Ranonymize(1) configuration file.
Copyright (c) 2000-2002 QoSient. All rights reserved.
This configuration file provides the ability to specify options for argus data anoymization.
The anonymization clients have a small number of options for controlling specific aspects of the anonymization function and its output.
Ranonymize anonymizes various fields in Argus records, such as the network addresses, protocol specific port numbers, timestamps, transaction reference numbers, and the sequence numbers.
For some fields, specifically the timestamps, transaction reference numbers and the sequence numbers, which are generally monotonically increasing counters, a good anonymization technique is to shift the values by a constant, so that the sequential relationships between values is preserved.
The configuration provides some flexibility here, so that the user can control fixed offset shifting anonymization. The constant value can be generated by the anonymization client at "random", which is the default behavior, or the user can provide a "fixed:x", where x is the fixed offset. Of course, the keyword "none" can be used to turn off the default anonymization for these values.
RANON_TRANSREFNUM_OFFSET=random RANON_SEQNUM_OFFSET=random RANON_TIME_SEC_OFFSET=random RANON_TIME_USEC_OFFSET=random
When anonymizing ethernet addresses, ranonymize has the option to preserve the vendor portion, if desired. This allows analytical programs to differentiate anonymized data by vendor type. This feature is turned off by default.
Ranonymize has the option to preserve the semantic that an address is a broadcast address. This is very important when doing flow analysis for either operational or performance managment tasks, using anonymized data.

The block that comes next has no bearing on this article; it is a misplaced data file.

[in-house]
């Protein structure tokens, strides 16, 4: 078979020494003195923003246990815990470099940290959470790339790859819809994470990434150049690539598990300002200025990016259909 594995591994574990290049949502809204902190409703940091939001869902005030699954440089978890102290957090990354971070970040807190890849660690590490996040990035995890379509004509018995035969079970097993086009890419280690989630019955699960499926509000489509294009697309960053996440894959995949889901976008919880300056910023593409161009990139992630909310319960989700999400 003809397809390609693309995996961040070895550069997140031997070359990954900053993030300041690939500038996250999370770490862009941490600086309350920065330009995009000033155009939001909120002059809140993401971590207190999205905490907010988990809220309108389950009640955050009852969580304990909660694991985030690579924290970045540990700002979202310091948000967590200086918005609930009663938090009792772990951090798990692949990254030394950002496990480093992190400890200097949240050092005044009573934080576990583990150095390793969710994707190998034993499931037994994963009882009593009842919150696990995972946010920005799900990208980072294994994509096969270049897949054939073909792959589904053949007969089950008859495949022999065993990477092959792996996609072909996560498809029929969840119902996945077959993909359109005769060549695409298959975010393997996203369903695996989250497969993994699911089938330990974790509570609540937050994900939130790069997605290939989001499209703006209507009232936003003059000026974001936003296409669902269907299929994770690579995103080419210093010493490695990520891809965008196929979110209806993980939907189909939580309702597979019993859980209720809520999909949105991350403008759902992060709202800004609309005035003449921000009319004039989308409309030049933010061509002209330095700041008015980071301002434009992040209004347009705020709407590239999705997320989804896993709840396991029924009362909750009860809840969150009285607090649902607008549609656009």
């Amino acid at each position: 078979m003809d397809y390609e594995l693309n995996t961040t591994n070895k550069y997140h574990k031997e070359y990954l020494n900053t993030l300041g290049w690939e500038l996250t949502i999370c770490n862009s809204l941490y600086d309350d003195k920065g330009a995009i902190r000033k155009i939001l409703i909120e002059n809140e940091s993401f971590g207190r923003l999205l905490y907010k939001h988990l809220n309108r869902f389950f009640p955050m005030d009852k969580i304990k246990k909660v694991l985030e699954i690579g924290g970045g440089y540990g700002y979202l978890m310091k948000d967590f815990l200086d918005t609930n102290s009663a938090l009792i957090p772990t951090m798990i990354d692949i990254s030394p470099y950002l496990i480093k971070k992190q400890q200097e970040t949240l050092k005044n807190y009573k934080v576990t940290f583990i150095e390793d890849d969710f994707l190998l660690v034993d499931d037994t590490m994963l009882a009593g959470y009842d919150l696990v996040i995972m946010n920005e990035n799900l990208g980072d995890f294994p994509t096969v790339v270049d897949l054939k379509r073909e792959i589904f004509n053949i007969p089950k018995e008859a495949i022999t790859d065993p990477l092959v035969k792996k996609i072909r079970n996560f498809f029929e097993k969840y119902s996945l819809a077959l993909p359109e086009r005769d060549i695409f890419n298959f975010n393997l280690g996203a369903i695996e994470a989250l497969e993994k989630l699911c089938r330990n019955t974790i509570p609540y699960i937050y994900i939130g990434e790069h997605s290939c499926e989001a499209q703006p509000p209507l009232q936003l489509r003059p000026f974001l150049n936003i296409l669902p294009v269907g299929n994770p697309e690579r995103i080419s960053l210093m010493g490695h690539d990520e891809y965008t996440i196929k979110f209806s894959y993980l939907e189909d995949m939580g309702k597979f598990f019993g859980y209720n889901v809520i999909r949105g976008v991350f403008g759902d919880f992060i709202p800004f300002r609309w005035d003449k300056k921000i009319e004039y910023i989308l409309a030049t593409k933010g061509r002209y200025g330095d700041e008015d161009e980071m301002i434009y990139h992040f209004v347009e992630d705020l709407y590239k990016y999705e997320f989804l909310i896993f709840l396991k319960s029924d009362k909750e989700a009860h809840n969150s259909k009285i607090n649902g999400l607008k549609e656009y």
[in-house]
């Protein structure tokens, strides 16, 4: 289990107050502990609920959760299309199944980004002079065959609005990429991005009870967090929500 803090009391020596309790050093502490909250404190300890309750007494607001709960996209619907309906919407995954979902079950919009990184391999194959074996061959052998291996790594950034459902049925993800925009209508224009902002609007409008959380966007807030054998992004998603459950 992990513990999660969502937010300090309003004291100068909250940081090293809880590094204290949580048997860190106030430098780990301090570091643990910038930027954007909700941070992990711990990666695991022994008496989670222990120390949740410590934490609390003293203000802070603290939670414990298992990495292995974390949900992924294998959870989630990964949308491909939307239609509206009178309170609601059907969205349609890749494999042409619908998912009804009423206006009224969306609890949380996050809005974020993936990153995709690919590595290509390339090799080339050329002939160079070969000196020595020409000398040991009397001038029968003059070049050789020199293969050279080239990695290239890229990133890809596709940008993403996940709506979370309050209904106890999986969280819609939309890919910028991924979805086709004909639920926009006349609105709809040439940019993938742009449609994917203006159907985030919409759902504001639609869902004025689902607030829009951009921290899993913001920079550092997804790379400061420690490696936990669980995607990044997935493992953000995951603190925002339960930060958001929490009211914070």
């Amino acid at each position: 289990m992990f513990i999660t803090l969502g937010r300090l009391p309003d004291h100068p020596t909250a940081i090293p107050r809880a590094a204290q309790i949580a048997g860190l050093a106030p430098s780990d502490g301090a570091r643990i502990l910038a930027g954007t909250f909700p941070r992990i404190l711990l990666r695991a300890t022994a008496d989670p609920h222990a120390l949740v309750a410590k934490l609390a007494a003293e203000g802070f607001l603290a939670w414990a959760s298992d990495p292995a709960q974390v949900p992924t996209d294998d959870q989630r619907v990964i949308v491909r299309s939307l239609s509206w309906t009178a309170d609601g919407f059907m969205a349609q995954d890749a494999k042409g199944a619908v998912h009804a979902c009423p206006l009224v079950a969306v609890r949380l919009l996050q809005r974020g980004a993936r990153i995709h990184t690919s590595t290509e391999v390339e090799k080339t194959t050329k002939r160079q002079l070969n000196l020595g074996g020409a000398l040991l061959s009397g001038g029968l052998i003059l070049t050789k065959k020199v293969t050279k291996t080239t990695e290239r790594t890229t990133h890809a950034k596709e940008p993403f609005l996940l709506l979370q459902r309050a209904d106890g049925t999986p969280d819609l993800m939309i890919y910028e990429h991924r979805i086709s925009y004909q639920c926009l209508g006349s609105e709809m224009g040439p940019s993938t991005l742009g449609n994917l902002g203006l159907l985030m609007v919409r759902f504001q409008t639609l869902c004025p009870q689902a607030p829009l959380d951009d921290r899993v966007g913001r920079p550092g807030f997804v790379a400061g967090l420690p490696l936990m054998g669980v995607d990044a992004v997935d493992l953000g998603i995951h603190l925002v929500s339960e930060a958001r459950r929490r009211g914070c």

IPv4 address are composed of two parts, a network part and a host part. Because the addressing strategy of a site may have integrated semantics that would want to be retained in the anonymized addresses, IPv4 address anonymization involves specifying a one-to-one translation table for both the network and host address spaces in an IPv4 address. Once a new network address has been allocated, every occurence of that network address will be substituted in the anonymizers output stream. The host address space is anonymized in an independent but similar fashion.
Ranonymize allows you to specify the type of anonymization method used in a number of categories. For network and host address conversion, ranonymize can support "sequential", "random" or "no" anonymization. Sequential anonymization involves allocating new addresses in a monotonically increasing fashion on a first come first serve basis. Random anonymization allocates random addresses from the working pool of addresses, and "no" anonymization preserves the address type, whether its network, host or both.
The default working pool of network addresses contains only non-routable addresses, and starts with 10.0.0.0. All anonymized addresses are treated as Class C network addresses, in order to conserve the anonymization allocation demands.